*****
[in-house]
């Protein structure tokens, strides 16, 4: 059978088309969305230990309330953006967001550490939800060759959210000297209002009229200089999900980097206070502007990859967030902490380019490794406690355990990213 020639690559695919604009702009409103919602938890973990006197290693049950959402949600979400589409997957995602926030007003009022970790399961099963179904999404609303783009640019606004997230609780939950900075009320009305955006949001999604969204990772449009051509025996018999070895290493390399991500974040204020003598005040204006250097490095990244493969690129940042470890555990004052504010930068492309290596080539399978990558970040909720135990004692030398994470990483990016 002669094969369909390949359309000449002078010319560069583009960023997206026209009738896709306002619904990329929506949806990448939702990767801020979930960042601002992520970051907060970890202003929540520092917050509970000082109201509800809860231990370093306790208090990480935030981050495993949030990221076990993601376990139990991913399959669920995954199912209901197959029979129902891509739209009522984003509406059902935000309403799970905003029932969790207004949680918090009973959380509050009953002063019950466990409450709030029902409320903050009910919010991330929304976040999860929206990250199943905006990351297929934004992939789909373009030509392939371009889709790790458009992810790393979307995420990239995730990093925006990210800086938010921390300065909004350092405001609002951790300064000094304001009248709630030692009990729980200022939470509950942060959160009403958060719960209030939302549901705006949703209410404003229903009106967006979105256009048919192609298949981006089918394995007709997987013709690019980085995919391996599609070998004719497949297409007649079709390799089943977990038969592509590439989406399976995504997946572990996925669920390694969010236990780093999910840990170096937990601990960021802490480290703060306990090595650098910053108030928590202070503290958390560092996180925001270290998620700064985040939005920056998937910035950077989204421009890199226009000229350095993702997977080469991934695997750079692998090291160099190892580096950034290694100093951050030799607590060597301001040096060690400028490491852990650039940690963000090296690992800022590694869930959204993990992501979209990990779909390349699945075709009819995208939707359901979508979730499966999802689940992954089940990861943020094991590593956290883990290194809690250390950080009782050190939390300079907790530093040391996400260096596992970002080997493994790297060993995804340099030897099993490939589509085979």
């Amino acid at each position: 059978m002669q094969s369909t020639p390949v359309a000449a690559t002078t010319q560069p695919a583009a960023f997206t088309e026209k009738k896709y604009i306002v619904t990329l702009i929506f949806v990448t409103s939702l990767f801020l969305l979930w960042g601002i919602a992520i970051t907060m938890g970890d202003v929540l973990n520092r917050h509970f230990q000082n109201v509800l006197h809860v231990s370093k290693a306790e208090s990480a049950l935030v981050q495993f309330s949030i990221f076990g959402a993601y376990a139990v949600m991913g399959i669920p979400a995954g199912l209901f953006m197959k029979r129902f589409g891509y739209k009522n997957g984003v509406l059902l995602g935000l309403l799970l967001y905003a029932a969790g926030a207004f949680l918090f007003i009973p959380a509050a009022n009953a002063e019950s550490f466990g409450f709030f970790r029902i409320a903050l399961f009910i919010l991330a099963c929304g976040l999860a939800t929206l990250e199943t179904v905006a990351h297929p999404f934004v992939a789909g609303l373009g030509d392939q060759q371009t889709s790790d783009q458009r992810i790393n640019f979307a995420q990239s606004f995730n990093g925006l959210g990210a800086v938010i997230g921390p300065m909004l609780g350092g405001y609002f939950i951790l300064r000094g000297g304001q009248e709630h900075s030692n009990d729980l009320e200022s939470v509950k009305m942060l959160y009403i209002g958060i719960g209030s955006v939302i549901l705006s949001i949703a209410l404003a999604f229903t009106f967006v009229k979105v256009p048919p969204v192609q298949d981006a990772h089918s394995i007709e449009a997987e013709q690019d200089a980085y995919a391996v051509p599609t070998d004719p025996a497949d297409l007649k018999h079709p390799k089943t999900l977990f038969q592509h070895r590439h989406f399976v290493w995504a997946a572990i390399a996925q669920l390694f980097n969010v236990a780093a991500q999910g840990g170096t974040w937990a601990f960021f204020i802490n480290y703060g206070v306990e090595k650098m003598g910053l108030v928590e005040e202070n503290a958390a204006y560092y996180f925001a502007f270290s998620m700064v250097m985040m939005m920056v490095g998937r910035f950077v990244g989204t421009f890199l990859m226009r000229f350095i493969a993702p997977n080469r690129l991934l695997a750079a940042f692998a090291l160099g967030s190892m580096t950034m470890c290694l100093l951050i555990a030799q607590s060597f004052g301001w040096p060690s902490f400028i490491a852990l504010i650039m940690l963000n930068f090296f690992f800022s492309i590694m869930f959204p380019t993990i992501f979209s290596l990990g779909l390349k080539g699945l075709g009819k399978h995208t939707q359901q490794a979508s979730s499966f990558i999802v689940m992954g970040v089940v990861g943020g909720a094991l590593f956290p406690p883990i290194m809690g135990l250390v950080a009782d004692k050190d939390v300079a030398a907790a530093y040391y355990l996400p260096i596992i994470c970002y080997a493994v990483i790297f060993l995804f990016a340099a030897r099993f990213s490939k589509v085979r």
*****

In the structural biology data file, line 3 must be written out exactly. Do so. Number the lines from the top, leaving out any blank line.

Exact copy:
């Amino acid at each position: 059978m002669q094969s369909t020639p390949v359309a000449a690559t002078t010319q560069p695919a583009a960023f997206t088309e026209k009738k896709y604009i306002v619904t990329l702009i929506f949806v990448t409103s939702l990767f801020l969305l979930w960042g601002i919602a992520i970051t907060m938890g970890d202003v929540l973990n520092r917050h509970f230990q000082n109201v509800l006197h809860v231990s370093k290693a306790e208090s990480a049950l935030v981050q495993f309330s949030i990221f076990g959402a993601y376990a139990v949600m991913g399959i669920p979400a995954g199912l209901f953006m197959k029979r129902f589409g891509y739209k009522n997957g984003v509406l059902l995602g935000l309403l799970l967001y905003a029932a969790g926030a207004f949680l918090f007003i009973p959380a509050a009022n009953a002063e019950s550490f466990g409450f709030f970790r029902i409320a903050l399961f009910i919010l991330a099963c929304g976040l999860a939800t929206l990250e199943t179904v905006a990351h297929p999404f934004v992939a789909g609303l373009g030509d392939q060759q371009t889709s790790d783009q458009r992810i790393n640019f979307a995420q990239s606004f995730n990093g925006l959210g990210a800086v938010i997230g921390p300065m909004l609780g350092g405001y609002f939950i951790l300064r000094g000297g304001q009248e709630h900075s030692n009990d729980l009320e200022s939470v509950k009305m942060l959160y009403i209002g958060i719960g209030s955006v939302i549901l705006s949001i949703a209410l404003a999604f229903t009106f967006v009229k979105v256009p048919p969204v192609q298949d981006a990772h089918s394995i007709e449009a997987e013709q690019d200089a980085y995919a391996v051509p599609t070998d004719p025996a497949d297409l007649k018999h079709p390799k089943t999900l977990f038969q592509h070895r590439h989406f399976v290493w995504a997946a572990i390399a996925q669920l390694f980097n969010v236990a780093a991500q999910g840990g170096t974040w937990a601990f960021f204020i802490n480290y703060g206070v306990e090595k650098m003598g910053l108030v928590e005040e202070n503290a958390a204006y560092y996180f925001a502007f270290s998620m700064v250097m985040m939005m920056v490095g998937r910035f950077v990244g989204t421009f890199l990859m226009r000229f350095i493969a993702p997977n080469r690129l991934l695997a750079a940042f692998a090291l160099g967030s190892m580096t950034m470890c290694l100093l951050i555990a030799q607590s060597f004052g301001w040096p060690s902490f400028i490491a852990l504010i650039m940690l963000n930068f090296f690992f800022s492309i590694m869930f959204p380019t993990i992501f979209s290596l990990g779909l390349k080539g699945l075709g009819k399978h995208t939707q359901q490794a979508s979730s499966f990558i999802v689940m992954g970040v089940v990861g943020g909720a094991l590593f956290p406690p883990i290194m809690g135990l250390v950080a009782d004692k050190d939390v300079a030398a907790a530093y040391y355990l996400p260096i596992i994470c970002y080997a493994v990483i790297f060993l995804f990016a340099a030897r099993f990213s490939k589509v085979r």